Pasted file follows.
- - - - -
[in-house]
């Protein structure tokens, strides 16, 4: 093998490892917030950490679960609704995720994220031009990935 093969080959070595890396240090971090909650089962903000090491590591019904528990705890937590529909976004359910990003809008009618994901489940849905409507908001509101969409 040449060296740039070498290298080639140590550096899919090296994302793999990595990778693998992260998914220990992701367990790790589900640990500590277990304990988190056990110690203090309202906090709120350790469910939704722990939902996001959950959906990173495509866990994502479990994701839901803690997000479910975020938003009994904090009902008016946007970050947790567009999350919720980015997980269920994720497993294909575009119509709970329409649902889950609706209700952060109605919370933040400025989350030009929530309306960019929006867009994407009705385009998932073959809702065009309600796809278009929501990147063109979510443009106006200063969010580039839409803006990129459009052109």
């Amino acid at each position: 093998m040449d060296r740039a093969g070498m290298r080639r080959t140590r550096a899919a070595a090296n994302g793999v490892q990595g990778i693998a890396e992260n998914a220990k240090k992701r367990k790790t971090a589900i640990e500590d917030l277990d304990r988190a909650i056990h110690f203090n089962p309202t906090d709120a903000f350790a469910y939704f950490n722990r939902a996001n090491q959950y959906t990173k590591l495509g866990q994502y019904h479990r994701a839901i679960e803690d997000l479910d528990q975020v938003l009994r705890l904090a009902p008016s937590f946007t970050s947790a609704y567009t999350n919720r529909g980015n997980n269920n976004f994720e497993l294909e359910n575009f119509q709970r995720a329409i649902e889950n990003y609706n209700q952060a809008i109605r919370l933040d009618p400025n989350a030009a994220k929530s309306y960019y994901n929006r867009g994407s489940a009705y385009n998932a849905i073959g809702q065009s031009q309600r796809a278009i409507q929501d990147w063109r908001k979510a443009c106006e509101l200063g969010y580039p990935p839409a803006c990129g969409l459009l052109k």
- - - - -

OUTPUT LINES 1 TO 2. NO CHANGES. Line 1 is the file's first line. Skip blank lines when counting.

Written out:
[in-house]
């Protein structure tokens, strides 16, 4: 093998490892917030950490679960609704995720994220031009990935 093969080959070595890396240090971090909650089962903000090491590591019904528990705890937590529909976004359910990003809008009618994901489940849905409507908001509101969409 040449060296740039070498290298080639140590550096899919090296994302793999990595990778693998992260998914220990992701367990790790589900640990500590277990304990988190056990110690203090309202906090709120350790469910939704722990939902996001959950959906990173495509866990994502479990994701839901803690997000479910975020938003009994904090009902008016946007970050947790567009999350919720980015997980269920994720497993294909575009119509709970329409649902889950609706209700952060109605919370933040400025989350030009929530309306960019929006867009994407009705385009998932073959809702065009309600796809278009929501990147063109979510443009106006200063969010580039839409803006990129459009052109």